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broad street of the great city, spiritually called Sodom and Egypt, where also our Lord was crucified. The excellent Bp. Newton, and the learned Mr. Mann of the Charter-house, whom he cites, needlessly perplex themselves with elaborately shewing, how the city of Rome may be said to be the city where our Lord was crucified. The great city, however, the mystic Babylon, which throughout the Apocalypse is represented in constant and direct opposition to the holy city, or the Church, is certainly not the city, but the empire of Rome*: whence a street of this great city is a kingdom or province of the empire, considered as a whole; and a tenth part of the city, as mentioned in the thirteenth verse of the present chapter, is not a tenth part of the literal city of Rome, but a tenth part of the Roman empire, and consequently is precisely equivalent to one of the ten horns or kingdoms of the beast. This being the case, there is no need to seek for a spiritual sense, in which our Lord may be said to have been crucified in the great city: he literally suffered within its precincts; for he was put to death in Palestine, at that time a province of the Roman empiret. This obvious exposition will shew
* The temporal Babylon is the temporal empire of Rome; the spiritual Babylon is the spiritual empire of the Roman pontiff.
+ “Urbs magna 1. Sodoma; 2. Ægyptus. Hinc discimus " urbem magnam ad totum bestiæ regnum extendi, nam Ægyptus "non civitas erat, sed regnum. 3. Interfectrix Christi. Hinc
shew the great accuracy of the prophecy now under consideration. The two mystic witnesses were
"constat Romam hoc loco non intelligi. Christus autem in "Romana urbe crucifixus dicitur, i. e. in ejus finibus et imperio; "in urbis platea, h. e. intra ditionem Romanum, sive in provincia ipsius." Pol. Synop. in loc.
"Hæc urbs magna est tota illa ditio cujus est Roma metropolis: quo sensu decima pars urbis cadit, infra ver. 13. "Platea est pars aliqua Romane ditionis, in qua spectaculum "hoc visendum exhibetur, cujus gaudium se diffundit per totum "imperium. Urbs autem ipsa magna una cum metropoli sua in "reliquo versu describitur, idque duobus disertis nominibus, “et adjuncta simul insigni nota, nequis in orbe forsan erraret « —Primum nomen est Sodoma-Secundum nomen.est Ægyp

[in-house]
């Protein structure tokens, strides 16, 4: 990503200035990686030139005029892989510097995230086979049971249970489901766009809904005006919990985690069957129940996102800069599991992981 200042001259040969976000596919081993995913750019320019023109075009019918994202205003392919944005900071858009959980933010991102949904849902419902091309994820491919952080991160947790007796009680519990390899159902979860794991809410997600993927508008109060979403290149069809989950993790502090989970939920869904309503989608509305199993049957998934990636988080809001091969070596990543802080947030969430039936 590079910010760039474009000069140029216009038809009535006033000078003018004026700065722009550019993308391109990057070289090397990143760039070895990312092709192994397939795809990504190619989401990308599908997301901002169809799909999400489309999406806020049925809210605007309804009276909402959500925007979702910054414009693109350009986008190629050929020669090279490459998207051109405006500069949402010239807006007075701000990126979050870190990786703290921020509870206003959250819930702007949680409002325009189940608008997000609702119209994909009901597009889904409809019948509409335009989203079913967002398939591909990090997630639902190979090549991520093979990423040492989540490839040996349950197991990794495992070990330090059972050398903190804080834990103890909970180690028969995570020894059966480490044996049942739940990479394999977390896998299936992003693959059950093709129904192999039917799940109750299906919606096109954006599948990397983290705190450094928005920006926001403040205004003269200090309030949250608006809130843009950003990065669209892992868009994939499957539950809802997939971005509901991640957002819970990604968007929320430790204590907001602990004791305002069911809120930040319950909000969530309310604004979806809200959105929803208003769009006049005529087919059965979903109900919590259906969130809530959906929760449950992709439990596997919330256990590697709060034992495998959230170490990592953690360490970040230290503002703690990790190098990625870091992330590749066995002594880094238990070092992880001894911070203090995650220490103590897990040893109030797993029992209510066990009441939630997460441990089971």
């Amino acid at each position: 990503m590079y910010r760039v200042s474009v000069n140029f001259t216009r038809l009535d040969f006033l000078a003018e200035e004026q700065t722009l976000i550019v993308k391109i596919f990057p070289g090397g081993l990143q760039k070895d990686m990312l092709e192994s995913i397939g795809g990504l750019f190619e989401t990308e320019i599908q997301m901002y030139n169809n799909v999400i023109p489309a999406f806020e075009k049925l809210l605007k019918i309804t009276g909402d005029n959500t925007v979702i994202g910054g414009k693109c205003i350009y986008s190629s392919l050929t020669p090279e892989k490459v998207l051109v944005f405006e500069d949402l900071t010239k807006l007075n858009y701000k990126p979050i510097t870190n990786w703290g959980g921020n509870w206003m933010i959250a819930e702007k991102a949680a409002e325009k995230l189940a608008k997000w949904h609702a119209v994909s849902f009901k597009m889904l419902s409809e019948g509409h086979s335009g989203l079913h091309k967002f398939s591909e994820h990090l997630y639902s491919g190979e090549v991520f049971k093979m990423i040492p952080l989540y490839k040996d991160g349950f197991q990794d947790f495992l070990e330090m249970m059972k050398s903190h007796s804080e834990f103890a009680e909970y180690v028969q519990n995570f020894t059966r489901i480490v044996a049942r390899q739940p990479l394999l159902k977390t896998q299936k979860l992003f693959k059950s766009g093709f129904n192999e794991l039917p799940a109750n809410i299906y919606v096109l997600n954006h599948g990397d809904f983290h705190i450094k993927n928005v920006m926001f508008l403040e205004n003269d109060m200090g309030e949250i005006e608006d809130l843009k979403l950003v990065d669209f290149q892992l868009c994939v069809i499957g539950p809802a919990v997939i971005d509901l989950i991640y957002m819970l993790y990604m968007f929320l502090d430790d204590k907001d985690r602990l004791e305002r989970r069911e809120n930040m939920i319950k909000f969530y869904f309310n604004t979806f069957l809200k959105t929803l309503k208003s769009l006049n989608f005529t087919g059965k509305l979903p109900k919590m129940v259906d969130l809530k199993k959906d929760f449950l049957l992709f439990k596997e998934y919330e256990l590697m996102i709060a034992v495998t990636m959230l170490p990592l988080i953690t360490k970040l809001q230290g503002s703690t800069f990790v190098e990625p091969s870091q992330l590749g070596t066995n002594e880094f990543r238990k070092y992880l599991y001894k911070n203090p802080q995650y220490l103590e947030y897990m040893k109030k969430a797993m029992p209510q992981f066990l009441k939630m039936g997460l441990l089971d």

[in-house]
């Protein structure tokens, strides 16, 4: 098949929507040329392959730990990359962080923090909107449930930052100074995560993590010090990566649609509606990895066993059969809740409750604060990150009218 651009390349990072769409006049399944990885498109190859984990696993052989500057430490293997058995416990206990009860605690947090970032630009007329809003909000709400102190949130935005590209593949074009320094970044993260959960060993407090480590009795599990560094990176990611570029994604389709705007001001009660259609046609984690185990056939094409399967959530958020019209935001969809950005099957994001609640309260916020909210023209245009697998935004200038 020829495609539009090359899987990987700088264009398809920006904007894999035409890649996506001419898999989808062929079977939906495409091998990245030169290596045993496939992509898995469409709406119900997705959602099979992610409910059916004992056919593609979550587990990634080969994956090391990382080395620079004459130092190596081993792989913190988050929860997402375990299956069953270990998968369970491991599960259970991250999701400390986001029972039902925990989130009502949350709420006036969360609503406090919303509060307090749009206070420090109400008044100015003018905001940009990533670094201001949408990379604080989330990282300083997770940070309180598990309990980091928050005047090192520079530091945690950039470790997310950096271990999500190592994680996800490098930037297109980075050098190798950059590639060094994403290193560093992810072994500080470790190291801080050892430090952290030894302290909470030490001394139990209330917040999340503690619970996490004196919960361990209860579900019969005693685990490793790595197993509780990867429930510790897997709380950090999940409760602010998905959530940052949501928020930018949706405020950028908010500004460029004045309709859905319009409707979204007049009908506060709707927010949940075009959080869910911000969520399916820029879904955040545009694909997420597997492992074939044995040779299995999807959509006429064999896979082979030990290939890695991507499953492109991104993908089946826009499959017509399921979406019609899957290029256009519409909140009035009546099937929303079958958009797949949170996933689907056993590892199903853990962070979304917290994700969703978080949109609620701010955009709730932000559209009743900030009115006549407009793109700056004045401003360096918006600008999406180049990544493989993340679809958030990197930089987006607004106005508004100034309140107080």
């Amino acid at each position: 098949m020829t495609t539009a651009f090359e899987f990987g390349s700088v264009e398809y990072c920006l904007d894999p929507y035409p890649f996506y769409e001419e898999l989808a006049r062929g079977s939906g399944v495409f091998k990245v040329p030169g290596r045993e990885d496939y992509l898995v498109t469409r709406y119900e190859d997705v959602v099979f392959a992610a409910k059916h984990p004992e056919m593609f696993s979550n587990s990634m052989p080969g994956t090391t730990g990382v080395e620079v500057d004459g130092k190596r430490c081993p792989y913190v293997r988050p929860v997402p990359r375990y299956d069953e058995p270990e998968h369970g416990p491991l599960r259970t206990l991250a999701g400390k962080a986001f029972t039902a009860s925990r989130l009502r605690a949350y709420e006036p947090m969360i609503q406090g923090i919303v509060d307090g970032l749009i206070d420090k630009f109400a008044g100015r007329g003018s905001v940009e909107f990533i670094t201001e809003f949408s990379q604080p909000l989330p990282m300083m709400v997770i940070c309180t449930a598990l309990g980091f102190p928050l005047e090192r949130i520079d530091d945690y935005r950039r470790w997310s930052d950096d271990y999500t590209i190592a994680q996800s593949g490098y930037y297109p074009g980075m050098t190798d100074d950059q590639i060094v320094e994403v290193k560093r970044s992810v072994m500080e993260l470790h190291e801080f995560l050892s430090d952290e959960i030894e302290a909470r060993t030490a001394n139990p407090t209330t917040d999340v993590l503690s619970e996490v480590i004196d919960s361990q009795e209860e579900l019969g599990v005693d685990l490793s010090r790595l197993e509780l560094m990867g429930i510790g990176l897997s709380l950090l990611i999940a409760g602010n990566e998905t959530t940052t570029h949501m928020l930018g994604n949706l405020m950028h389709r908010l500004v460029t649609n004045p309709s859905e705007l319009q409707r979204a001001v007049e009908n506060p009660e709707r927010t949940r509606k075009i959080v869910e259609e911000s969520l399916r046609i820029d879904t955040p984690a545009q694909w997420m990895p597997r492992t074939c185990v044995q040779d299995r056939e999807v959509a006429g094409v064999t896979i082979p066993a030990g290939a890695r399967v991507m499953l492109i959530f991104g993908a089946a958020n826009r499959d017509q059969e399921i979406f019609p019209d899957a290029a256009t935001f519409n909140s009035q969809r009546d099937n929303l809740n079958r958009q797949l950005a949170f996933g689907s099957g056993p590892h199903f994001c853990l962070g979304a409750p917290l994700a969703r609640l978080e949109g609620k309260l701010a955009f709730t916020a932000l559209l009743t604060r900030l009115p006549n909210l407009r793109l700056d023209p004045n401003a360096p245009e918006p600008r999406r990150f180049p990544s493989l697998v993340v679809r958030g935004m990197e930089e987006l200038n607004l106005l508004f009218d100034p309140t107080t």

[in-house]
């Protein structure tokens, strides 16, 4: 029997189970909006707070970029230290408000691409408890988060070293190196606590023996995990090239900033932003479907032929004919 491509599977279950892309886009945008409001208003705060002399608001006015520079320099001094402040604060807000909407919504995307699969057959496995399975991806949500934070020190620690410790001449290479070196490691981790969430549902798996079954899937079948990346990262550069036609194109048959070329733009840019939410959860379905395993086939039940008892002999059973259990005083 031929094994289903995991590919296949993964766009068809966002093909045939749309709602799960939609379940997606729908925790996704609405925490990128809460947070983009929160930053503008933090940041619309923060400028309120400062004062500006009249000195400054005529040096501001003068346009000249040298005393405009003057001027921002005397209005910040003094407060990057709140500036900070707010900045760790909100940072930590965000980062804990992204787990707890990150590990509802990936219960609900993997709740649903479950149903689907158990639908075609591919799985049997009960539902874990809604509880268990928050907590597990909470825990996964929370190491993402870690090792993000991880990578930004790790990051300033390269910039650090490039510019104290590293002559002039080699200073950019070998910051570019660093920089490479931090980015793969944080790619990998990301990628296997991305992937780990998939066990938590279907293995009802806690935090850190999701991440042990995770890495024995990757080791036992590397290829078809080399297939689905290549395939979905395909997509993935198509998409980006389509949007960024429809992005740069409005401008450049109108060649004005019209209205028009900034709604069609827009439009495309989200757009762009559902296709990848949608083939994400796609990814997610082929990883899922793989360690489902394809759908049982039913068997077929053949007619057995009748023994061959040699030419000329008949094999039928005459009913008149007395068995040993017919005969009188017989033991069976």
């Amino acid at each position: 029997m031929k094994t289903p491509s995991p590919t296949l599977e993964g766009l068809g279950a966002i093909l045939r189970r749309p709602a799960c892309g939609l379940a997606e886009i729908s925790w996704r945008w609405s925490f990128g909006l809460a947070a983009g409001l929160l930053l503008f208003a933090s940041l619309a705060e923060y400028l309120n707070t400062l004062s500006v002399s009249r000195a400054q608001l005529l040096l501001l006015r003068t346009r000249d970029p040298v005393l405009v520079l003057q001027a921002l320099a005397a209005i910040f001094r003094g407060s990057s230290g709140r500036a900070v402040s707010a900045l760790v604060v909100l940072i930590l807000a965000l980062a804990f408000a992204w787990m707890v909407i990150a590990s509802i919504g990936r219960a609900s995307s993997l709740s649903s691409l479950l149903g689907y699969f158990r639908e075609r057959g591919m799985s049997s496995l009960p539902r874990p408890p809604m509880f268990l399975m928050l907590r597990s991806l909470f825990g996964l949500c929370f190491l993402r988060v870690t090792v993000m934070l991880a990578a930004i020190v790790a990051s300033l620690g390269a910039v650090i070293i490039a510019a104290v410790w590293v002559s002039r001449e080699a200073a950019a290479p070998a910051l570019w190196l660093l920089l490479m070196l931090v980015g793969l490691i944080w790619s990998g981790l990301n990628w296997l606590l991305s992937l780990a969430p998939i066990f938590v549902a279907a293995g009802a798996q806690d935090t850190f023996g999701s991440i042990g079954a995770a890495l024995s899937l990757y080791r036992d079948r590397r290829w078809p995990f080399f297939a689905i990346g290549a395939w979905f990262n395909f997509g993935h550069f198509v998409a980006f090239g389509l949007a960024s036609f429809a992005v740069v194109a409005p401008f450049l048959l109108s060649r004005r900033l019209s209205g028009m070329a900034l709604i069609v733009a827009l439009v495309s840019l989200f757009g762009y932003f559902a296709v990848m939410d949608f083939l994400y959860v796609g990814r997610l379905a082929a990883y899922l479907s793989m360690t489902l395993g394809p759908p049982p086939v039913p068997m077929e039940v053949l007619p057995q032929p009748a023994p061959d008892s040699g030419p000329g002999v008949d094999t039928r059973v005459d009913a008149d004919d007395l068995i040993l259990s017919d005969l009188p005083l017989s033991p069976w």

tus, non urbs aliqua, qualis Sodoma, sed integra regio et pro"vincia. Unde hoc nomen non est proprium ipsius metropolis, "sed totius ejus ditionis commune." Apoc. Apoc. Fol. 174.
"The great city is that city which reigneth over the kings of "the earth, or Rome, the empress of the world. Streets of the great city are its public places throughout its dominion; for the great city is not considered so much in its buildings, as a "seat of empire. It is Rome and the Roman empire, says the "Bp. of Meaux; and, taking the great city for Rome and its empire, he adds, It is literally true, that Jesus Christ was crucified there, even by the Roman power. And it is moreover "true, that the same Rome, which crucified Christ in person, "crucified him also every day in his members. The general " meaning of this passage is well expressed by Mr. Daubuz: "The dead bodies of the witnesses shall lie throughout the extent, "in the most conspicuous places, or the chief and principal parts, of the Antichristian jurisdiction (Lowman's Paraph. in loc.). Had Mr. Daubuz said singularly the conspicuous place, as the Apostle does, instead of expressing himself plurally, I should have had nothing to object.
not, at the precise time alluded to by St. John, to lie dead and unburied throughout the whole of the
"In the street of the great city, i. e. in Bohemia, one street "of the papal dominions, or the great city Rome, in a large “sense” (Fleming's Apoc. Key p. 41.). I do not think Bohemia to be the street intended; but Mr. Fleming's mode of interpretation is the same as my own.
It is probable the whole Roman empire may be here represented, as one idolatrous and impure city; as elsewhere the "Church of Christ is represented by one pure holy and glorious "city" (Doddridge's-Paraph. in loc.). This argument from analogy is an excellent one.